[CQ-Contest] Contest QTH

Bill Tippett btippett at alum.mit.edu
Tue May 25 19:26:55 PDT 2010

N6AA wrote:

The "Team Vertical" prime movers, K2KW and N6BT, have answered this
question. A good rule of thumb is the antennas should be no more than
a quarter wavelength from the salt water. More information is
contained on K2KW's site, http://www.k2kw.com/verticals/learning.html

        Thanks for reminding me of that study Dick.  I don't think it's quite
as simple as <1/4 wavelength however.  To quote from Lesson 7 in the
article above:

"While field testing the verticals this past summer, we decided to
test the effect of the land-water boundary on the pseudo Brewster
angle. Since our receive site was elevated less than 1 degree across
the bay, we could see any change in the low angle energy. To our
knowledge, there has not been any published tests of this kind. The
goal was to see how far from the water the vertical would loose the
benefit of the salt water on the pseudo Brewster angle. The tests were
done with a 20m ZR vertical, and we moved the antenna away from the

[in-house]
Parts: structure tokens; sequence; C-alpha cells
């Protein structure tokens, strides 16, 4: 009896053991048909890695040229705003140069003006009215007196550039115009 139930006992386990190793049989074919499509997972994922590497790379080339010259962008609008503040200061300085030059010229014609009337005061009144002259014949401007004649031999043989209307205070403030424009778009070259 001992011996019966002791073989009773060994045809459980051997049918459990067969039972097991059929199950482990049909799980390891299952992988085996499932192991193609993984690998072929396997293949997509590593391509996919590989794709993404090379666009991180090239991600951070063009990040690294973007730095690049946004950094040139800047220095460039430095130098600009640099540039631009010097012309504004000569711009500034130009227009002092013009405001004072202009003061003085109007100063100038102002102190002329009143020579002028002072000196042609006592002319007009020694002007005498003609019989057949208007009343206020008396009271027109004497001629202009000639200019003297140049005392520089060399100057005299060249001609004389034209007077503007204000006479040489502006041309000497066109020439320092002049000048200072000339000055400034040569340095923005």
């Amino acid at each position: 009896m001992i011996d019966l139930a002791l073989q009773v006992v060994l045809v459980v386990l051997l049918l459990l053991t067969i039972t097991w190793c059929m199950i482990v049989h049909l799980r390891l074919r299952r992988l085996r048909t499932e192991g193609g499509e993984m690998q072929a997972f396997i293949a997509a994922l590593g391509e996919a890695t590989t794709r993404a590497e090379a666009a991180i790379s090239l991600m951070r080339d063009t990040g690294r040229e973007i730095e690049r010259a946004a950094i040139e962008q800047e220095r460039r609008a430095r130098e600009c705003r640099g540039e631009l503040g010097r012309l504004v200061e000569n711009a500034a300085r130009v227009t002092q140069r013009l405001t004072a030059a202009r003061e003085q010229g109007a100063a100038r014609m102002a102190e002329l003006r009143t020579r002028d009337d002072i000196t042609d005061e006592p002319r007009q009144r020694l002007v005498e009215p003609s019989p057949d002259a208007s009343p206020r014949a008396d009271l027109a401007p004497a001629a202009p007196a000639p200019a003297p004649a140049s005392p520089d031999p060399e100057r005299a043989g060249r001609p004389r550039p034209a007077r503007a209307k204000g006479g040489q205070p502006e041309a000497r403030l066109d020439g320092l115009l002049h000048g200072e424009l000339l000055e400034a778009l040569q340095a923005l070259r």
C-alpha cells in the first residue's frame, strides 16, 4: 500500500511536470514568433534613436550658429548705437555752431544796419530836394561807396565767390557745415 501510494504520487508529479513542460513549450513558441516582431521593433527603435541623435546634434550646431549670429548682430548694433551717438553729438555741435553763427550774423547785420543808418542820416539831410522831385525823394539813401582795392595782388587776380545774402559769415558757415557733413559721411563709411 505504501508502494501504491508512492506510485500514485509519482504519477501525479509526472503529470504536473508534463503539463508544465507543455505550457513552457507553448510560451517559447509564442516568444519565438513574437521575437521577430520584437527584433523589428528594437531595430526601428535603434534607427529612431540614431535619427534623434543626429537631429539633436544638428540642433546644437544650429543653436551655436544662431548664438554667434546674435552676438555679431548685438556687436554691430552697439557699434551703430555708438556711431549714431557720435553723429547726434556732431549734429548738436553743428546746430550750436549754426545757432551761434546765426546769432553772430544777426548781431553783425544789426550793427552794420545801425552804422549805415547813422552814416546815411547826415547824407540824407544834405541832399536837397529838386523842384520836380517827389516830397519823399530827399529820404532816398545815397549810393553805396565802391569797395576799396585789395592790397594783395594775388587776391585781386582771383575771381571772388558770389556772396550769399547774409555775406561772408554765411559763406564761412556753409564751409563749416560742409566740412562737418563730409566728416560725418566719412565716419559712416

water in 5' steps. The water's edge was considered the reference
point. As the vertical was moved back from the water, there was little
change until we came close to 1/4 wavelength from the water. At that
point there was a 3 dB increase in signal level! Moving farther, the
received signal level dropped, indicating a loss of low angle energy.
This was most significant at 1/2 wavelength from the boundary, being
down about 3dB from the waters edge. Moving farther back to 3/4
wavelength, the signal picked up again, to more than 2dB enhancement
from the water's edge. We could not move the antenna farther due to
obstructions. During the tests, we did not believe the data, and reran
the test. We also observed the same results on the second test. At the
time we only had 20m antennas, so we could not confirm that
enhancement was truly frequency dependent. But based on these results,
more testing is warranted."

        Summarizing, they measured:

edge   -    0 dB  (reference)
1/4 wl  -   +3 dB
1/2 wl  -    -3 dB
3/4 wl  -   +2 dB

It might be logical to assume 1 wl could be another null (-2 dB?) and
5/4 wl could be another peak (+1 dB?)  As I said before, I know of
several *very* successful Topband stations "several hundred feet' from
salty water (not necessarily "salt water") with 1 wavelength on 160
being 540 feet.

                               73,  Bill  W4ZV

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